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Unformatted text preview: Physics 112 Fall 2010 Professor William Holzapfel Homework 3 Solutions Problem 1: Energy Fluctuations a) Kittel 3.4 The easiest way to approach to this problem is probably to start with the right side of the answer. By defining β = 1 τ , ∂U ∂τ V = ∂U ∂β V ∂β ∂τ V = 1 τ 2 ∂U ∂β . Using U = < > = ∑ n n e β n /Z = 1 Z ∂Z ∂β we can write: τ 2 ∂U ∂τ V = ∂U ∂β V = ∂ ∂β 1 Z ∂Z ∂β = 1 Z ∂ 2 Z ∂β 2 1 Z 2 ∂Z ∂β 2 . (1) Next, simply note that < > = X n n e β n /Z = 1 Z ∂Z ∂β < 2 > = X n 2 n e β n /Z = 1 Z ∂ 2 Z ∂β 2 and so by (1) τ 2 ∂U ∂τ V = < 2 > < > 2 = ( 4 ) 2 as desired. b) Using our result from a) and the fact that U = 3 2 Nτ for an ideal gas, we have < (Δ U ) 2 > = τ 2 ∂U ∂τ V = τ 2 · 3 2 N 1 and so p < (Δ U ) 2 > U = q 3 2 Nτ 2 3 2 Nτ = r 2 3 N . Using q 2 3 N = 0 . 1 we get N = 200 3 . So to have the energy fluctuations of an ideal gas to be on the order of 10% or more, you need to have fewer than 67 particles. Problem 2, Kittel 3.6: Diatomic Molecules a) As the problem reminds you, it is important to remember that the partition func tion is defined as a sum over all microstates , not energy levels. To write the partition function as a sum over energy levels, you must include the degeneracy (or multi plicity) of each level. We know for a molecule with total angular momentum j the possible values of j z are j, j + 1 , ··· , j 1 , j . This gives a multiplicity of 2 j + 1 for each energy level at fixed j , so the partition function is: Z R = ∞ X j =0 (2 j + 1) e j ( j +1) /τ . b) For the high temperature limit τ the thermal energy is much larger than the spacing between energy levels, so we can convert the sum into an integral over j : Z R ( τ ) = ∞ X j =0 (2 j + 1) e j ( j +1) /τ ≈ Z ∞ (2 j + 1) e j ( j +1) /τ dj = τ Z ∞ ∂ ∂j e j ( j +1) /τ dj = τ e j ( j +1) /τ ∞ . = τ 2 c) In the low temperature limit, τ , higher j terms in the partition function quickly decay exponentially, so we can approximate the sum by just keeping the first two terms: Z R ( τ ) = ∞ X j =0 (2 j + 1) e j ( j +1) /τ = 1 + 3 e 2 /τ + 5 e 6 /τ + ··· ≈ 1 + 3 e 2 /τ ....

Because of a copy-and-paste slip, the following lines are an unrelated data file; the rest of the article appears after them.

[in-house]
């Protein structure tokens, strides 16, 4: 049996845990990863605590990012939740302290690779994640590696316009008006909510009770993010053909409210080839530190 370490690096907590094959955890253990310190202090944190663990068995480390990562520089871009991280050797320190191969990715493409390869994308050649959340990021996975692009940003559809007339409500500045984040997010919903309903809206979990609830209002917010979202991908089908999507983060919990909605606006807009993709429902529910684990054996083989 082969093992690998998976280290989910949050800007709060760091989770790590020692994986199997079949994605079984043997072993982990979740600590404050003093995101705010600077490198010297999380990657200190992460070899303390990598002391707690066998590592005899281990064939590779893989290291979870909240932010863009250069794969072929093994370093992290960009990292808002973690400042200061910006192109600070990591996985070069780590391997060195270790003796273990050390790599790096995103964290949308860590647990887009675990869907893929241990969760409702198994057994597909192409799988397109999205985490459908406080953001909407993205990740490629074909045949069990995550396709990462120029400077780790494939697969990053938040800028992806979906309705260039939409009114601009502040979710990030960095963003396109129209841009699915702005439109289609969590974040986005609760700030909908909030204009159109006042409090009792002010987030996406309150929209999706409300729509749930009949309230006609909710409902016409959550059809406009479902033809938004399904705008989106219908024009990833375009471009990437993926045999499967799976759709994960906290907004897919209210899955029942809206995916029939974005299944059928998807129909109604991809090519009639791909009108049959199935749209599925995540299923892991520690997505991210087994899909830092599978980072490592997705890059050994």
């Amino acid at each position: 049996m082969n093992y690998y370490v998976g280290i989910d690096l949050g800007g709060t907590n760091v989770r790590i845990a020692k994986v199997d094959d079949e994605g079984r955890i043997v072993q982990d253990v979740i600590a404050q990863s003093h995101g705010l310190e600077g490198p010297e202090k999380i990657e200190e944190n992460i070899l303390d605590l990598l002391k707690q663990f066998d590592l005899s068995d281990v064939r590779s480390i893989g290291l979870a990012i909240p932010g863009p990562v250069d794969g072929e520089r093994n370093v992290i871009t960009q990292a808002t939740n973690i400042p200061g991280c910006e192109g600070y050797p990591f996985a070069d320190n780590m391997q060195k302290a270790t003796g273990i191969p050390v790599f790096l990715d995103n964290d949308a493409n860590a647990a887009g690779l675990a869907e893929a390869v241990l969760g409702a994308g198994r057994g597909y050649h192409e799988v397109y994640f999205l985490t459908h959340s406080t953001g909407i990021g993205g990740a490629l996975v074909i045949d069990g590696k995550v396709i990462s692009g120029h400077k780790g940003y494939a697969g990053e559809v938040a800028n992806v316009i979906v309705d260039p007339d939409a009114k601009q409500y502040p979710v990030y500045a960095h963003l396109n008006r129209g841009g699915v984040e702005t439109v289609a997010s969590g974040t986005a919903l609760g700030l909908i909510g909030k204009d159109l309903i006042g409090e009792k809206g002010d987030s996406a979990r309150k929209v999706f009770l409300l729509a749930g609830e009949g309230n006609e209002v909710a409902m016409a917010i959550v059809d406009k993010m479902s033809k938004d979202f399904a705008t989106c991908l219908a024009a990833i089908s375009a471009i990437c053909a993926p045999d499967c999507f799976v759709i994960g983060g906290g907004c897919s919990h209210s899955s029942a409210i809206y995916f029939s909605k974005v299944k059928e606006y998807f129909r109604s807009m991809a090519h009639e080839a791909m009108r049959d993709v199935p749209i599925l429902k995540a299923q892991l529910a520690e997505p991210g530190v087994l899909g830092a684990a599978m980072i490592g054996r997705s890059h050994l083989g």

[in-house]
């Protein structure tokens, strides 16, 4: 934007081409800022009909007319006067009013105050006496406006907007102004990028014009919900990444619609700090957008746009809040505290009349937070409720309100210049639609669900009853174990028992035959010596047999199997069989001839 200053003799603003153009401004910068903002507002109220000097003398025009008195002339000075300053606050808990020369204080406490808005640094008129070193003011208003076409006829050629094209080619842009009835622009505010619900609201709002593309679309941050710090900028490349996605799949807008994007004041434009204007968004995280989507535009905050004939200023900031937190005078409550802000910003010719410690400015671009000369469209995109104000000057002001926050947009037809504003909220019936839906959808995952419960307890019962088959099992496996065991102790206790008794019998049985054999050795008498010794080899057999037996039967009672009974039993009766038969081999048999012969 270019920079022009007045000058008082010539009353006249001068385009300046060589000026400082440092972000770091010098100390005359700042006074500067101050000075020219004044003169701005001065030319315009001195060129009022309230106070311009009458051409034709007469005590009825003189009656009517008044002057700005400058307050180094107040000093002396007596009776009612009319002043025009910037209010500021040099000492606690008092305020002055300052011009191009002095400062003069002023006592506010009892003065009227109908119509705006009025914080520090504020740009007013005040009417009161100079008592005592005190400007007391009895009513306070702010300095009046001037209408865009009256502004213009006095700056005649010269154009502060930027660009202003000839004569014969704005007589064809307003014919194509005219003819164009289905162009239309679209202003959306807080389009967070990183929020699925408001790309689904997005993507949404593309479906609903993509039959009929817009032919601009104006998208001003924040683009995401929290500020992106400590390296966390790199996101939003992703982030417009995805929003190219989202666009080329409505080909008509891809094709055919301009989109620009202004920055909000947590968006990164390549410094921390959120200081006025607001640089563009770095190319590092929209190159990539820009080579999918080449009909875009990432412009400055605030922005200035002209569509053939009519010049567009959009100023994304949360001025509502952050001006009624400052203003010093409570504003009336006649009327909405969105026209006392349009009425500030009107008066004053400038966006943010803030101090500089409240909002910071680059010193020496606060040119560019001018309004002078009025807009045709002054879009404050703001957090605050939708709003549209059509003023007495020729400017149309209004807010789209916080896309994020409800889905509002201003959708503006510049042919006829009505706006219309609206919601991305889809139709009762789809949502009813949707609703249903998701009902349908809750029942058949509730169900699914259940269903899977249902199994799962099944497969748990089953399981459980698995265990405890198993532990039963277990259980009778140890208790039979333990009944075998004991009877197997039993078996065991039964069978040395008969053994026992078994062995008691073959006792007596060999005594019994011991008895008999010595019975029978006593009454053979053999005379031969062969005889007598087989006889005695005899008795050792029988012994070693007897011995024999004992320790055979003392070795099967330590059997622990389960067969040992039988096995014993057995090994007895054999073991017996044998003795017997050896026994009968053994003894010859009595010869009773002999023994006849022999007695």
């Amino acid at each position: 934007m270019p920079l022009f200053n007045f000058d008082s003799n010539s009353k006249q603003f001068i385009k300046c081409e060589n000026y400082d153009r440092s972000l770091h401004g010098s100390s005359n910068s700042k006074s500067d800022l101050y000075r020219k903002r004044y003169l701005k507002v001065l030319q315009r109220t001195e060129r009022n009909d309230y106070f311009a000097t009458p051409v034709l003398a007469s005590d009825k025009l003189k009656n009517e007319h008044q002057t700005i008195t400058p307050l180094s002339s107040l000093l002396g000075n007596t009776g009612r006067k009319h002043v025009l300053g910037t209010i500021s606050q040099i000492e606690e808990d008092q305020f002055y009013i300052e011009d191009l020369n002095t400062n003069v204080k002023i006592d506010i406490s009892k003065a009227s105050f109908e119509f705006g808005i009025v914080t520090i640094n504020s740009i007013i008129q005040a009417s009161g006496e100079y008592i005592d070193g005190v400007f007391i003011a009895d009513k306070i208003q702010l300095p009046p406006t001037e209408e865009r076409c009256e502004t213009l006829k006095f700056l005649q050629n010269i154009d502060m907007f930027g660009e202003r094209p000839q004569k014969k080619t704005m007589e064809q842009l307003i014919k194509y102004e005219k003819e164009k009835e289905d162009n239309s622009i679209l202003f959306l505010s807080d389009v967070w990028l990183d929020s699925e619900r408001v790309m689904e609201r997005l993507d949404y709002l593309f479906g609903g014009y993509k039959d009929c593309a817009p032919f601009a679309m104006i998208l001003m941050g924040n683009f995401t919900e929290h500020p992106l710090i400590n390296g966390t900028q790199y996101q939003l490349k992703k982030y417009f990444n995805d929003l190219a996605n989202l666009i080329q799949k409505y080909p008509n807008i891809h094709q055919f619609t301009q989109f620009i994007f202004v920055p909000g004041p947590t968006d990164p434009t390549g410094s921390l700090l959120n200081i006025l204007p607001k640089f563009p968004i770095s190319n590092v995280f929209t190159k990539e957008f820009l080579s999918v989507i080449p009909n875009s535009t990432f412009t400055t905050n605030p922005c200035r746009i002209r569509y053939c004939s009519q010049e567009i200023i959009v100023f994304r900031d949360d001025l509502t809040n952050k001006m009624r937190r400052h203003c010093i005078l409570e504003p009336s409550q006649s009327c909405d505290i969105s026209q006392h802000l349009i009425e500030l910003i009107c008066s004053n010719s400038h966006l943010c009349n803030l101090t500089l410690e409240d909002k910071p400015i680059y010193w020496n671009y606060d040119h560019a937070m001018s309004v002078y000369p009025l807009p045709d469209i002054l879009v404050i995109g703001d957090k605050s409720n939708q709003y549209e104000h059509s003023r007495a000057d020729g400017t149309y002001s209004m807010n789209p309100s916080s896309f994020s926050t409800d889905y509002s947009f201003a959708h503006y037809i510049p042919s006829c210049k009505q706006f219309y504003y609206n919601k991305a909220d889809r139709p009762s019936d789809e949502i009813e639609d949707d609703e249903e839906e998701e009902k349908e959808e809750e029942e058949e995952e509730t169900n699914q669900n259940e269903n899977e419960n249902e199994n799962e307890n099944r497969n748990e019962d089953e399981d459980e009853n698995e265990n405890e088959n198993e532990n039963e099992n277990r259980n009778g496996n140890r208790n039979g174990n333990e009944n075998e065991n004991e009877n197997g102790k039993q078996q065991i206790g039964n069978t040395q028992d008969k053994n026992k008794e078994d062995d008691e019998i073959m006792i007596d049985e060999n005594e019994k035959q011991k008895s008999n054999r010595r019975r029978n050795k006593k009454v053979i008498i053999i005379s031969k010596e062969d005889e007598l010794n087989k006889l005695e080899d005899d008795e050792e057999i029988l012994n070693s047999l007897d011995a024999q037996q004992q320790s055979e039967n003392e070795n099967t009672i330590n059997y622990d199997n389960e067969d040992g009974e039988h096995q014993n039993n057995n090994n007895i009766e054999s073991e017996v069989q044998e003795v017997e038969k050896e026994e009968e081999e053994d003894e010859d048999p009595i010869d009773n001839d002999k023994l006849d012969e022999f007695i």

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This note was uploaded on 11/18/2010 for the course PHYSICS 112 taught by Professor Steveng.louie during the Fall '06 term at Berkeley.
 Fall '06
 StevenG.Louie
 Physics, Energy, Work

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